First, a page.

No Limits Magazine from the Auto History Preservation Society
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Friday February 6, 2015
Plymouth from 1961 through 1965. Tech, News, Period Ads, Road Tests, Brochures, Magazines and More!

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1950 Mercury Coupe

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1968 GTO COTY Ad

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1956 Plymouth Belvedere

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1961-65

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July 1969 Car Life Magazine

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1946-1961 DeSoto
A Great Brand Declines

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Jessi and Kurt Celebrate AHPS

Jessi Lang - Sometimes Winning Comes in Short Little Laps.

1955 Olds F-88

1954 Olds F-88 Sports Car
Part Two - Why NOT the F-88??

The first Mustang- 1965

Mustang: 50 Years on the Road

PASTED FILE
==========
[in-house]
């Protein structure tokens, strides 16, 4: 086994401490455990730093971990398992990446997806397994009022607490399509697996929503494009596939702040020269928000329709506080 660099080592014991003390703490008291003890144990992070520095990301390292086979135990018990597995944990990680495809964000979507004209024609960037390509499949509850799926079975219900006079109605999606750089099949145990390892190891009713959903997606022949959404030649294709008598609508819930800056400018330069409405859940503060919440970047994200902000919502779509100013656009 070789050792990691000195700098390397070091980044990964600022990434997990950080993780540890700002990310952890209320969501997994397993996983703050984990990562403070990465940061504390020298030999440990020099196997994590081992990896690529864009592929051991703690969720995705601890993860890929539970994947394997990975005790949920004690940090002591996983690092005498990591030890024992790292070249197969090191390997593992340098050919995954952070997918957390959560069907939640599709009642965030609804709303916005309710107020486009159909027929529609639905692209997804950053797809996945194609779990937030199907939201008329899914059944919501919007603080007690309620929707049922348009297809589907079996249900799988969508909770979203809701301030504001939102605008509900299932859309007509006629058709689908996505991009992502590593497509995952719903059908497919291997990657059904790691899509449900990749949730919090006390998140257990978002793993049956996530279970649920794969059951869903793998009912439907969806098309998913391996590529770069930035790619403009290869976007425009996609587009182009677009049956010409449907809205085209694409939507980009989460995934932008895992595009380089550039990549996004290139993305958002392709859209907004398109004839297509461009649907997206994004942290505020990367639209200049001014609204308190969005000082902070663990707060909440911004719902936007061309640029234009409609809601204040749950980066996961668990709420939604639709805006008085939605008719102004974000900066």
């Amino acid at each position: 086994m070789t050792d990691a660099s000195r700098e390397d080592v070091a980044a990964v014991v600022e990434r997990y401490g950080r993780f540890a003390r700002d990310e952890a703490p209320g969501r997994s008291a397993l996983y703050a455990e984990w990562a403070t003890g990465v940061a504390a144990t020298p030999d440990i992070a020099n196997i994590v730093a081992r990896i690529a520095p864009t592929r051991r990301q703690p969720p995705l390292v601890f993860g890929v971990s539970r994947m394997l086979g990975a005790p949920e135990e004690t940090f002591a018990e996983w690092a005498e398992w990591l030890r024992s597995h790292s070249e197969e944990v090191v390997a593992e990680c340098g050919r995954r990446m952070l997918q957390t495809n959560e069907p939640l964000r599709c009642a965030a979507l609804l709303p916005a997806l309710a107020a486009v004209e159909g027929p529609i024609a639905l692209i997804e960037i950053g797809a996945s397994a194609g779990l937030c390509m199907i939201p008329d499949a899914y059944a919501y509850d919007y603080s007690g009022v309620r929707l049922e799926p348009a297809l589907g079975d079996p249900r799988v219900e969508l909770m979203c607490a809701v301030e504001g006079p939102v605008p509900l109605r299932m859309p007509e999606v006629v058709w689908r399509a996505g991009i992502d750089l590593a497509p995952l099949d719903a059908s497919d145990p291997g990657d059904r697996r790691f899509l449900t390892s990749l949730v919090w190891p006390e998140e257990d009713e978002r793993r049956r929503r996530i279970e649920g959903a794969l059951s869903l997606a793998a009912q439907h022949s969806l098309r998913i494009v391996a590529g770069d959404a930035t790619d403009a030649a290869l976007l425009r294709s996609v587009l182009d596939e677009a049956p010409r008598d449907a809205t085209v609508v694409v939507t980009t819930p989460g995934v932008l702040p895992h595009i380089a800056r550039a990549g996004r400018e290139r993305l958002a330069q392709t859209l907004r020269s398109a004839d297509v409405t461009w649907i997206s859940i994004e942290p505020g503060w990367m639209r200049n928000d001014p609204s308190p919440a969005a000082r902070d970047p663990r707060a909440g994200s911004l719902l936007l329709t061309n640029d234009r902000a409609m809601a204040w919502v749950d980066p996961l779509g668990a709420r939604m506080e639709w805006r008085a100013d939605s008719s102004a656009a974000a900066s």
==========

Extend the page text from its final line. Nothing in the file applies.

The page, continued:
1965 Pontiac 2+2 and GTO Ad

The Paper Chase Part 1
Selling the Sizzle

1963 Cobra Ad


The Cobra Story - a Focused View
into the 1963-67 Car


From the Automotive History Preservation Society
Plymouth 1961-65: From Disaster to Stability

1964 Plymouth Sport Fury Hardtop
The 1964 Plymouth models were styled right - no weird fins, odd fascias - just crisp and clean.
And with the 383 "Commando" and "426-S" V-8s, they got the job done performance-wise.

1961 Fury Hardtop

Compare the 1964 Fury to this 1961 model above.
The car appears to have been designed by three different
people - front, middle and rear
.

1962 Fury Hardtop

The 1962 Plymouths were cleaner in design, but still exhibited too many styling cues from the '61 - and they were appreciably smaller
.

1963 Plymouth Fury 4-Door Hardtop

By 1963 Plymouth had the styling right as this 1963 Fury 4-door hardtop attests, It looks sharp and was period correct - and it sold!

1964 Plymouth Barracuda
The 1964 Barracuda was right for the market, Too bad it had no convertible, no performance V8 and the Mustang showed up.

1964 Plymouth Hemi

The "Elephant" arrived in 1964. Immediately it cleaned up at
the Daytona 500 - and by that Summer, nothing could touch
the Hemi on the drag strip.

1965 Plymouth Fury Pace Car

For 1965, Plymouth grew up - in size and sophistication. Fury
became a full size car and it paced the Indy 500 - great publicity
for a new look and a new-sized Plymouth.

By Society Staff – reprint with permission only